The First Consequence of the GOP’s Stimulus Stonewall


We knew there would repercussions for the GOP’s decision to vote against the stimulus bill en masse (provided that the economy improves), but I definitely didn’t think it would be this quick. A Republican congressman in Louisiana’s 2nd district, which is reliably Democratic, is facing a recall petition because of his No vote.

The kicker? The congressman is Anh “Joseph” Cao, one of a very small group of minority lawmakers in the GOP and a man who’s victory in a special election caused House Minority Leader John Boehner to crow “The Future is Cao.”

Cao originally promised to vote for the stimulus bill, saying, “I’m voting along what my conscience dictates and the needs of the 2nd Congressional District dictate, even if I were to be the only member of the GOP to vote for the stimulus package.” He was goaded into changing his vote by the Republican leadership. Now his failure of conscience may cost him.

Update: Some interesting numbers, in light of this topic: “The [approval rating] for Congressional Democrats is at 49%-45%, while Republicans are at 33%-59%…. Only 30% say Obama hasn’t done enough to cooperate with Republicans in Congress — the GOP base vote, basically — while 62% say he’s doing the right amount and 6% say it’s been too much. Flipping it around, only 27% say Republicans have done enough to cooperate with Obama.”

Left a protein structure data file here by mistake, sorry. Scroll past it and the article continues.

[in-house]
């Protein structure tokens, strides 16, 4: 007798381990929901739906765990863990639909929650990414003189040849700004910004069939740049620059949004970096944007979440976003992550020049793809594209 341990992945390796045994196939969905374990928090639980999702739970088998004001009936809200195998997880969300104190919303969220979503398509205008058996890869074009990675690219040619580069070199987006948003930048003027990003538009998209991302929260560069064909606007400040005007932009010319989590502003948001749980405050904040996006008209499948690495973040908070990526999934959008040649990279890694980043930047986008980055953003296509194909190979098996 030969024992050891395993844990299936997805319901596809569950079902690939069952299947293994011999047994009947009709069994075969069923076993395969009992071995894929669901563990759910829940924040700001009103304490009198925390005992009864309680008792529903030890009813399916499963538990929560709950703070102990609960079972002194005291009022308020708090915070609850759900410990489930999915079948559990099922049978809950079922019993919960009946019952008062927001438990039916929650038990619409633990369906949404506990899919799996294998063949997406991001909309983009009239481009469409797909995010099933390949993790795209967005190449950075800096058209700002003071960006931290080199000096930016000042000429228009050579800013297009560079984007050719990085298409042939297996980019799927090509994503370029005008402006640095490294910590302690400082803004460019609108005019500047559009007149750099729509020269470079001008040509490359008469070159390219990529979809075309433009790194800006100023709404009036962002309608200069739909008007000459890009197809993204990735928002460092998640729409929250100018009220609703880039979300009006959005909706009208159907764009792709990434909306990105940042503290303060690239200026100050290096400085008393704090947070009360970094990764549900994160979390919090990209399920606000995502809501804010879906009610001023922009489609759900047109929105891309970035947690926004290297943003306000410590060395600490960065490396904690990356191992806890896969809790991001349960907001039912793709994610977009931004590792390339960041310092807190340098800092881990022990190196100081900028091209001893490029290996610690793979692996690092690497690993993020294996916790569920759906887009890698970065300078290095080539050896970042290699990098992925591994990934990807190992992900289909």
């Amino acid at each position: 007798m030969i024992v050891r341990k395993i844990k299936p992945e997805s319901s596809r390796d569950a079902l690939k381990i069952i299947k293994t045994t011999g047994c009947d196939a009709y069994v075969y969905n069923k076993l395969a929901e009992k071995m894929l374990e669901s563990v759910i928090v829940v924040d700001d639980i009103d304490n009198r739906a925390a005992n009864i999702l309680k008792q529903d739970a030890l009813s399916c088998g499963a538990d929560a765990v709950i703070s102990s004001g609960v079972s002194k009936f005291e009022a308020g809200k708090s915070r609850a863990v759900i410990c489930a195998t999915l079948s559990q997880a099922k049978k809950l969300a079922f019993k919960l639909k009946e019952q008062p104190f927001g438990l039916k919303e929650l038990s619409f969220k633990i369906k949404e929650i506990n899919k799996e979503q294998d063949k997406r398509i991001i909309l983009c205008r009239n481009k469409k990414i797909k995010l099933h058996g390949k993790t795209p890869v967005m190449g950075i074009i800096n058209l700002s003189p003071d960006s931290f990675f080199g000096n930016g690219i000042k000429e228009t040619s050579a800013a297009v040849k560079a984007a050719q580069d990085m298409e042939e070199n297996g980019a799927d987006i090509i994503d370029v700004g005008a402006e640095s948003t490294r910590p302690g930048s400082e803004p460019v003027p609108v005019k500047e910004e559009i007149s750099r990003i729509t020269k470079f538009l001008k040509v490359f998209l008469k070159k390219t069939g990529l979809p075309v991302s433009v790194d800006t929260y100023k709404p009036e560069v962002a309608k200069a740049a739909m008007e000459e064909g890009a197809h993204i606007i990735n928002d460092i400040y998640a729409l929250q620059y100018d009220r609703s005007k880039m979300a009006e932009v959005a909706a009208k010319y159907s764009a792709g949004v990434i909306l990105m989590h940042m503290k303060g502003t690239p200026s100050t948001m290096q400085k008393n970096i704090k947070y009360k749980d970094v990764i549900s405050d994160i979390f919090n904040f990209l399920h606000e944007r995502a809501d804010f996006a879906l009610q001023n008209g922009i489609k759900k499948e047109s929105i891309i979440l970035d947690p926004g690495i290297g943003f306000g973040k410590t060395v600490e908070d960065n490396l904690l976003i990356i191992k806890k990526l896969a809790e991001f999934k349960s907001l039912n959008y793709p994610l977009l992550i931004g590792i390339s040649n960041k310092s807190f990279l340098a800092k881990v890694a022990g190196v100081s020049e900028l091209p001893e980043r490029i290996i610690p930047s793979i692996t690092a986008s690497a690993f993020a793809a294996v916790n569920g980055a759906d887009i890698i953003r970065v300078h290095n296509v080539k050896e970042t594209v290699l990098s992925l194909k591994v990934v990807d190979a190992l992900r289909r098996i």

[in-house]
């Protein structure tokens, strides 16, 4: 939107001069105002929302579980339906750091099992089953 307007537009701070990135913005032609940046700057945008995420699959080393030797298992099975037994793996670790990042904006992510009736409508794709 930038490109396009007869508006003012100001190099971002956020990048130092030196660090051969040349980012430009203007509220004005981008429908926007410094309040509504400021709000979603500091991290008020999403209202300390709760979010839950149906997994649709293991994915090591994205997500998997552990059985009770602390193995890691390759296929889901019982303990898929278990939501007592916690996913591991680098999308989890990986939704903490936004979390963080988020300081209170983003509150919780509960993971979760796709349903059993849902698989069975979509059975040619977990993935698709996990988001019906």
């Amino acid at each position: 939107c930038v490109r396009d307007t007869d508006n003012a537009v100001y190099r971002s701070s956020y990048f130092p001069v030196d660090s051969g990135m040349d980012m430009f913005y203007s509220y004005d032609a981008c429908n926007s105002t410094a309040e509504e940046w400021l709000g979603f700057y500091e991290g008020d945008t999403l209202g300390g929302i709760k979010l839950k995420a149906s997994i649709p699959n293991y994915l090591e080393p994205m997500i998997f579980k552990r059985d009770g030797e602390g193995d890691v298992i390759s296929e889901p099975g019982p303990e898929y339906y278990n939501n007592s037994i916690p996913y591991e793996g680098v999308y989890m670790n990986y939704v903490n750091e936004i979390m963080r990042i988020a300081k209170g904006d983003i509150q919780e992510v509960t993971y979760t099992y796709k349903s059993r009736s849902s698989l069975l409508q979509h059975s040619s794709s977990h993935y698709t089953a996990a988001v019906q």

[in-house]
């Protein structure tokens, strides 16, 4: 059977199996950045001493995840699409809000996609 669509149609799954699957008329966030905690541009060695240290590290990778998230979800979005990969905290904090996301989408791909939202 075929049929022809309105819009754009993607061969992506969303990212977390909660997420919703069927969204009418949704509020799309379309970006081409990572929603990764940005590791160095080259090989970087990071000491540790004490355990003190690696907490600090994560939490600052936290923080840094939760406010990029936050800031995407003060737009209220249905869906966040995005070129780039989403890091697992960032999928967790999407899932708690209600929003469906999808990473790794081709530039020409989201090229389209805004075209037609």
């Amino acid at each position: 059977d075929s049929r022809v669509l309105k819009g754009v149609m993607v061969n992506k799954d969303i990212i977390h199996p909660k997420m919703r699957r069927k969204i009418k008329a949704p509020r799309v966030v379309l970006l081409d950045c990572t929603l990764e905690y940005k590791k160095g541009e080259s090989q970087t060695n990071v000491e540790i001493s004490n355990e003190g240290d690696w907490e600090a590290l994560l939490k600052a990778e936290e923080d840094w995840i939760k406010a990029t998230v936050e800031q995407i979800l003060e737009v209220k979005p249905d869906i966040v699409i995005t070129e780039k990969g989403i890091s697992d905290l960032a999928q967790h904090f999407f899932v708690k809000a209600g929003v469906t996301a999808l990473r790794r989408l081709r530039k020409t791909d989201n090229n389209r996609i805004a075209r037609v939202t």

DOES IT FEEL LIKE POLITICS IS AT A BREAKING POINT?

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It sure feels that way to me, and here at Mother Jones, we’ve been thinking a lot about what journalism needs to do differently, and how we can have the biggest impact.

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We aim to hire, build a team, and give them the time and space needed to understand how we got here and how we might get out. We want to dig into the forces and decisions that have allowed massive conflicts of interest, influence peddling, and win-at-all-costs politics to flourish.

It's unlike anything we've done, and we have seed funding to get started, but we're looking to raise $500,000 from readers by July when we'll be making key budgeting decisions—and the more resources we have by then, the deeper we can dig. If our plan sounds good to you, please help kickstart it with a tax-deductible donation today.

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Signed by Clara Jeffery

Clara Jeffery, Editor-in-Chief

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